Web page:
Help, by Simon Amstell | Book review by Steve Bennett

Help, by Simon Amstell

Book review by Steve Bennett

Simon Amstell said he was ‘tricked’ into writing this book. Being offered the chance to have the transcripts of his live shows published flattered his ego, even though he wondered who it might be for. ‘For people who don’t like hearing stand-up out loud?’

Instead, in what he calls ‘an heroic act of self-annihilation’ he expanded the initial idea and now threads extracts from his stage work – a different font representing each of his four specials – with more honest, in-depth biographical notes to make something slightly more akin to a traditional memoir.

Amstell’s always been pretty frank on stage, or at least aimed for it, as he peels away he layers of his angst. He seems to feel emotions very acutely, from love to loneliness, anxiety to abandonment – which has made him a brilliant self-critical comedian, though not always a happy person, as Help makes abundantly clear.

There is genuine pain behind the over-analytical, self-deprecating quips he makes, and he finds dry humour in his situation. After all, that’s his coping mechanism. His therapist wishes he wasn't trying to be funny all the time as it obscures his true feelings; but he fears ‘funny’ is all he’s got. And it’s fuelled a pretty successful career, with the adulation of crowds filling an emotional void. 

After all, he says the reasoning behind his early desire to be famous was that ‘I’d never be lonely because there would always be fan mail’.

In this brisk book – 209 pages with suspiciously wide margins – Amstell is evocative and wittily self-aware about his upbringing as a painfully shy, socially awkward boy in Romford. His first gig was a stage school showcase when he was 13, stealing some prop gags and jokes about Irish people from the TV that make him cringe today.

By 18, he was working on Nickelodeon, quite a success for one so young, although he still struggled with his sexuality, not having yet come out as gay. He retells the story how he sneaked off to Paris with the aim of kissing a boy for the first time because he couldn’t deal with it in Essex. It didn’t go well and still left him confused.

When he did finally come out to his mother – during his Popworld years – she went straight for denial, while his aunt cried for two hours straight. His uncle brought him an explicit book about gay sex. Dad? Well that relationship was already strained, and might have  suggested electroshock therapy  to ‘cure’ him. No wonder Amstell Sr gets his own chapter.

As his TV fame grows, the comedian finds himself at glamorous parties with beautiful people, prompting more insecure navel-gazing about the vulnerable, damaged boys he falls for and the way he often feels an outsider among the effortlessly hip. He reveals he developed a form of eating disorder around this time.

Amstell’s writing often contains profundity alongside morsels of pithy wit. For example, he’s disappointed when he's diagnosed with classic depression, hoping for something more exotic. ‘I didn’t think I was depressed,’ he writes. ‘I thought I was profound.’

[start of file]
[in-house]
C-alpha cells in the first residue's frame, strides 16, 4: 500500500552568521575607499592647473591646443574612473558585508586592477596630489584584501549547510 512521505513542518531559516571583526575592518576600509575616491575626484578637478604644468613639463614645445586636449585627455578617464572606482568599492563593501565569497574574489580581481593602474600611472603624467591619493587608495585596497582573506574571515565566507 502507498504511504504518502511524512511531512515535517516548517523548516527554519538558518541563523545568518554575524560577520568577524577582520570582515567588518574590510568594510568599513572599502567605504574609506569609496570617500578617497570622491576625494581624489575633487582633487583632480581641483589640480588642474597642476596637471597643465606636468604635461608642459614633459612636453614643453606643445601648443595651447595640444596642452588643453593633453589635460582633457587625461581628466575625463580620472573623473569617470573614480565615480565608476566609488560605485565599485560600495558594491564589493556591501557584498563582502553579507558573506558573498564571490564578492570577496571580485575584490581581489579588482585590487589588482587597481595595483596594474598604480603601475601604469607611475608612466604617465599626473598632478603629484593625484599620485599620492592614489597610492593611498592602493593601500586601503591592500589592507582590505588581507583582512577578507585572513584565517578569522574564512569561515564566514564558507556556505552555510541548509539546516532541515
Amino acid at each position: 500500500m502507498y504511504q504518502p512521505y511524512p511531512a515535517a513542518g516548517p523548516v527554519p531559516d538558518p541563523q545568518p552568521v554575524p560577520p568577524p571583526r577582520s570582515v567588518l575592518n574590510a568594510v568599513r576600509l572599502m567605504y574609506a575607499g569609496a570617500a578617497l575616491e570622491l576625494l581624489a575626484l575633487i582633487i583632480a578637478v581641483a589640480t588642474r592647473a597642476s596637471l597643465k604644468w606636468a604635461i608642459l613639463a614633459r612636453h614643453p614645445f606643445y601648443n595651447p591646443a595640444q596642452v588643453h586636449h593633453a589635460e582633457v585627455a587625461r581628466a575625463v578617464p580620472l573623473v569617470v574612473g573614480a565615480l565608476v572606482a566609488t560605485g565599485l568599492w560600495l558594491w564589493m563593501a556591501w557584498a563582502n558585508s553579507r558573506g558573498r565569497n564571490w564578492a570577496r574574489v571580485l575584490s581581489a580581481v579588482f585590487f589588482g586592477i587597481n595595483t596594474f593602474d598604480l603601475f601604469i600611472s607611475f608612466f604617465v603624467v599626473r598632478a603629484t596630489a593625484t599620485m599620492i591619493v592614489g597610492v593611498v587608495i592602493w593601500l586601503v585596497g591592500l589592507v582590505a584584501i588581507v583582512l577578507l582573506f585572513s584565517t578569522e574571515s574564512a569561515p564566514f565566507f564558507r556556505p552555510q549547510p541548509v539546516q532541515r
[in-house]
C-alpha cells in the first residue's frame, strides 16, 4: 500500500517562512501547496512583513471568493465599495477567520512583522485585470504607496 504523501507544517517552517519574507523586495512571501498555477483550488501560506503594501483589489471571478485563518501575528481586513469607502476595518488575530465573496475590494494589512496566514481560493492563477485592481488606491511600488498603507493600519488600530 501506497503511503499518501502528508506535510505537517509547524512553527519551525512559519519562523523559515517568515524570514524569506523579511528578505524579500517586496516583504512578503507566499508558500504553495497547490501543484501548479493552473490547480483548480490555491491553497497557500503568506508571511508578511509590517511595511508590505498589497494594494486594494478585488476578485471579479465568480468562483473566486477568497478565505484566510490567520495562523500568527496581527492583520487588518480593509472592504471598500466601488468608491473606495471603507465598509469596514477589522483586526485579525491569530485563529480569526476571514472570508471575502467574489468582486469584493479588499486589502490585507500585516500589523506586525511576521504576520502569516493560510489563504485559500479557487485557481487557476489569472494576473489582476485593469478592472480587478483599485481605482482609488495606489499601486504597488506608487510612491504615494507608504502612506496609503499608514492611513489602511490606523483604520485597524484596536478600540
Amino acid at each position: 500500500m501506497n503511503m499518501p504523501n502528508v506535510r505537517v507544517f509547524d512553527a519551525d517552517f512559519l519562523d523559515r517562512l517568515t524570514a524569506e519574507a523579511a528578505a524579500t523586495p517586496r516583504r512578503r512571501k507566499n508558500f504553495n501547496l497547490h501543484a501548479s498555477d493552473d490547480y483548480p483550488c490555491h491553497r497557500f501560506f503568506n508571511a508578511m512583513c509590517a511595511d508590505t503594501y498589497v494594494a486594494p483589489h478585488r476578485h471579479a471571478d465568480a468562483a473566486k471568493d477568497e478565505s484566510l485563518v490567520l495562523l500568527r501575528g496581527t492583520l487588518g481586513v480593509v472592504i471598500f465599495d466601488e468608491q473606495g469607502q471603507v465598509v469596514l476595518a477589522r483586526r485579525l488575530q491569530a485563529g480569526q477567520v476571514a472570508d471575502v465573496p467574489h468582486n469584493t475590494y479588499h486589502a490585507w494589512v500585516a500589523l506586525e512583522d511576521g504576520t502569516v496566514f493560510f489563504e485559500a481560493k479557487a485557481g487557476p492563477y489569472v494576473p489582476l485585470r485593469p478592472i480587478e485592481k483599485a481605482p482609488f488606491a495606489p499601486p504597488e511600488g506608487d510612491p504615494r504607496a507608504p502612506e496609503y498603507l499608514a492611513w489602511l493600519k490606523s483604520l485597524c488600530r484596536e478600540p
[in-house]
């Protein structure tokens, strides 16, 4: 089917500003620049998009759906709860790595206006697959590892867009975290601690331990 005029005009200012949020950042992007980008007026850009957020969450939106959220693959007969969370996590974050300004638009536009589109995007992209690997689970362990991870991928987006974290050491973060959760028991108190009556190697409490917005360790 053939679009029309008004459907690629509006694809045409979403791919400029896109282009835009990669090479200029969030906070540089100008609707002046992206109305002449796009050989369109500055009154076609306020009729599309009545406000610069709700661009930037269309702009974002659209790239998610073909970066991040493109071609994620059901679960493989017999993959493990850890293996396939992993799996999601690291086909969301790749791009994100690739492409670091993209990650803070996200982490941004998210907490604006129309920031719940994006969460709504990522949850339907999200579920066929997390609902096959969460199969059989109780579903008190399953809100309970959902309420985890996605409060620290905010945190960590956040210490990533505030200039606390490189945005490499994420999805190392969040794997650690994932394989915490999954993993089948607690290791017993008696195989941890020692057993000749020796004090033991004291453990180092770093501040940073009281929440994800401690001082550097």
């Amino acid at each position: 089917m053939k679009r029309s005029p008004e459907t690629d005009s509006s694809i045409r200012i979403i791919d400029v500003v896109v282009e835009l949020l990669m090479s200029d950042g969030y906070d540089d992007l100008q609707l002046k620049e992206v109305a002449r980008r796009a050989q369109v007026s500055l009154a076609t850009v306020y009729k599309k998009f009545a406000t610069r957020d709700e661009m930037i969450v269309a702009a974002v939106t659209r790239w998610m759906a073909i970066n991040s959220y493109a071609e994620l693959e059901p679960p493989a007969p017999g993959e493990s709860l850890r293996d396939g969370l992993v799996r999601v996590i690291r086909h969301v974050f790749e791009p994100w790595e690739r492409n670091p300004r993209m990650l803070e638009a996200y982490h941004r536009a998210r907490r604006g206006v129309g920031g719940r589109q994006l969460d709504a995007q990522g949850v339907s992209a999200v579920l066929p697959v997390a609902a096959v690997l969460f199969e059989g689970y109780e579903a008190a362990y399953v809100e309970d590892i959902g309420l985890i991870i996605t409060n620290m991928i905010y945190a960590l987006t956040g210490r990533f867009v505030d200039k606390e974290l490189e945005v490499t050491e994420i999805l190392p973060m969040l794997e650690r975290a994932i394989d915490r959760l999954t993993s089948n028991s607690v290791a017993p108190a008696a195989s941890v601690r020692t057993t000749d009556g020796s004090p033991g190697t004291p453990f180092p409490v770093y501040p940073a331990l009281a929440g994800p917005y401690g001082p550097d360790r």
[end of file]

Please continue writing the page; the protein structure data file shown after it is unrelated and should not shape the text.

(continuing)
He has tried to address his problems through therapy, cleaning up his lifestyle, going on a native American ‘sweat lodge’ in Norfolk, and trying to follow the Buddhist philosophy of ‘no self’ – not always easy given the very job of stand-up us built on ego.

He eventually finds relief from what ails his psyche at an ayahuasca retreat in the Peruvian rainforest.  It’s here the book takes a different turn. This is, effectively, a series of tales about getting high on a hallucinogenic drug, wrapped up in pseudo-mystical nonsense about unlocking the self. 

You might expect a comic to puncture some of the hippyish claims around this, but even the cynical Amstell gets drawn in, since the treatment did actually work for him. Although being so analytical he initially worries whether he’s getting the right effects, and keeps a detailed diary when he’s supposed to be submitting to the process.  But the prose gets heavy-going here as he talks about his visions… it is exactly like hearing someone describe their dreams, hard to connect with.

AmstellIn some ways that’s ironic, as the upshot of all his therapies is that Amstell has come to realise that fame isn’t what he really seeks, but connections. Now he notes: ‘I want to be anonymous enough that I can go to a restaurant and eat with  the person that I am with, but not so anonymous that someone in that restaurant doesn’t tell me that something I’ve done is brilliant’.

This book is definitely part of his quest for good mental health. ‘It feels good to have all these stories out of my head and in a book where they can’t confuse me any more,’ he writes. ‘I got them out of me.’

• Help by Simon Amsell has been published by Square Peg, priced £12.99. Click here to buy it from Amazon for £8.

Published: 6 Nov 2017

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